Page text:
Dr. Richard Wood, the Democrat Party’s candidate for Superintendent of Public Instruction, spoke to Third District Democrats on July 26, 2008. Dr. Wood served as Superintendent of the Tippecanoe School Corporation for 19 years.

Dr. Wood assisted in the launching of an Ivy Tech Early College program, as well as the Purdue University Early College program. His tenure was also marked by the creation of numerous alternative school options, a freshman success program, and Centers for Advanced Studies.

Richard Wood received his BA, JD, and EdD from Indiana University . He currently lives in Lafayette with his wife Carol, and has two grown children. Prior to serving in Lafayette, he was the Assistant Superintendent for the Warren Township School System.

Dr. Wood answered questions intermittently as he spoke about the educational issues facing our state. He acknowledged that Indiana has a high rate of students who do not graduate – an astounding 25%. He also reiterated his position that local control is paramount in resolving the issues our school systems are facing.

Roger Hirt, Wayne Township Trustee Rick Stevenson, Dr. Richard Wood, Mark GiaQuinta


About Charlotte A. Weybright

I own a home in the historical West Central Neighborhood of Fort Wayne, Indiana. I have four grown sons and nine grandchildren - four grandsons and five granddaughters. I love to work on my home, and I enjoy crafts of all types. But, most of all, I enjoy being involved in political and community issues.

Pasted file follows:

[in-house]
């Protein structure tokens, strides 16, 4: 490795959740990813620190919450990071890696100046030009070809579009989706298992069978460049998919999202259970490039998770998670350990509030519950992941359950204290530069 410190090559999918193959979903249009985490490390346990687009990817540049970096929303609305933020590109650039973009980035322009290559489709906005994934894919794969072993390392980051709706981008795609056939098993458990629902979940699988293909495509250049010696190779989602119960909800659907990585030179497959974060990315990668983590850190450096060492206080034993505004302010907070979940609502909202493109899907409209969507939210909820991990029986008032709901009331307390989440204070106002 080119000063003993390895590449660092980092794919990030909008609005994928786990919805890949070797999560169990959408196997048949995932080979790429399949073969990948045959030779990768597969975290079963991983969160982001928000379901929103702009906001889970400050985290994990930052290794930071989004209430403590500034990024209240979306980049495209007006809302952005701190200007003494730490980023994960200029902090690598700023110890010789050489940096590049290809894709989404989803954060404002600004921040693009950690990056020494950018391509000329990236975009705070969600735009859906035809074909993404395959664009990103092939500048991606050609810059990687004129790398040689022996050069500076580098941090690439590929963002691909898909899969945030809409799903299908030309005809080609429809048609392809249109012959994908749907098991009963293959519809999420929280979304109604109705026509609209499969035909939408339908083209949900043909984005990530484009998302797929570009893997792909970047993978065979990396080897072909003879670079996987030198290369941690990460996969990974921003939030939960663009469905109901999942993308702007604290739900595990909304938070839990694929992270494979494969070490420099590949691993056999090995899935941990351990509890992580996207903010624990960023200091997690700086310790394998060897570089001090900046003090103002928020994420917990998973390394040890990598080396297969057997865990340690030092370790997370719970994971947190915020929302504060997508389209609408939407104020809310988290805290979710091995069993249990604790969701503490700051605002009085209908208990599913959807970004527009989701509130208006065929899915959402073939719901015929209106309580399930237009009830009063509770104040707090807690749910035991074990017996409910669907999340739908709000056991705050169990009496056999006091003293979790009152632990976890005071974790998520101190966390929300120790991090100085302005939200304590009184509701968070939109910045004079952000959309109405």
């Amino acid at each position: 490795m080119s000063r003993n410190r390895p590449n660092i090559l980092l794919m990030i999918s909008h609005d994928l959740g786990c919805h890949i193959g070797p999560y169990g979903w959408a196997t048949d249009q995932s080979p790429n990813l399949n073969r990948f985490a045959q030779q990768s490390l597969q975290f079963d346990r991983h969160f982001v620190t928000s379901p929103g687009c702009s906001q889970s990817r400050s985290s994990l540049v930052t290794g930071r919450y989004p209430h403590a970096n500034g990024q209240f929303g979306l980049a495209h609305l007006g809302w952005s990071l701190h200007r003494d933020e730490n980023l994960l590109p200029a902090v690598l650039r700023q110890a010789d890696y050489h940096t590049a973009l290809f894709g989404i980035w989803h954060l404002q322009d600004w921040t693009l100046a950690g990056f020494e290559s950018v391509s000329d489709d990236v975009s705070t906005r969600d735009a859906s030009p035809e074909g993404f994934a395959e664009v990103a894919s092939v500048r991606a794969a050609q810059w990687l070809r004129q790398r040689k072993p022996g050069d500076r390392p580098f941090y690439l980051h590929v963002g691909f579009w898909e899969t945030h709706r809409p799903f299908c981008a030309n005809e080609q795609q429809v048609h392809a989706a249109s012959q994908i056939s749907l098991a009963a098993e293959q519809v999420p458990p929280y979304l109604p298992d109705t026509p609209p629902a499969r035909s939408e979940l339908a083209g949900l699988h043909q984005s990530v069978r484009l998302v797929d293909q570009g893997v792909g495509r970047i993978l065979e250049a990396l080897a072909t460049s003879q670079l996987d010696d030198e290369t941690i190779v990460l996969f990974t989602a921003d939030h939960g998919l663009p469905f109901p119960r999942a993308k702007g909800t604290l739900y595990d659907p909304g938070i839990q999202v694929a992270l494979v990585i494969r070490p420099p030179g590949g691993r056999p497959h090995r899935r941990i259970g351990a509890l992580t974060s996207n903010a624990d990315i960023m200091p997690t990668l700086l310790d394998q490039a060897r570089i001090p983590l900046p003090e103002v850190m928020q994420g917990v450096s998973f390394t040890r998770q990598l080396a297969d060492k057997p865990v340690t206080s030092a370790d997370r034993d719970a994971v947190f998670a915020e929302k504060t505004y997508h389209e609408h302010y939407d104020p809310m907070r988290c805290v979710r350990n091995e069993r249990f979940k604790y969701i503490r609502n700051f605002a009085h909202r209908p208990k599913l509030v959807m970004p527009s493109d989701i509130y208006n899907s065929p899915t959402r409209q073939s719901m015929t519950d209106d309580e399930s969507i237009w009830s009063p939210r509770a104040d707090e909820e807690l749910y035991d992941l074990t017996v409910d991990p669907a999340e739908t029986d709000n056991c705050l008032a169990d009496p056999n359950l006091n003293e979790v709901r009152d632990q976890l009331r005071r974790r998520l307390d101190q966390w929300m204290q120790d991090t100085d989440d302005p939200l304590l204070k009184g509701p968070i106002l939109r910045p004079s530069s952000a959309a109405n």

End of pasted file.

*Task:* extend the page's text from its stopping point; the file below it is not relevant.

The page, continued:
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  1. clint jenkins says:

    I never understood how the state can say 25% Dont graduate. Do you believe this statistic? They say anyone who joins a high school then moves is considered in the “didnt graduate” aspect. More than 75% graduate– the problem is some(because of govt schools) should not.

  2. I am not sure what is included in the statistic – I will have to check . I know the last time I reviewed our state graduation statistics, I didn’t think moving was a factor, but it could be.

    If it is included, then somehow, the state should track whether that student ever graduated from an Indiana high school or simply moved out of state, which would be impossible to track.

    In any event, 3 of 4 graduate, which is a positive way of looking at the statistic.

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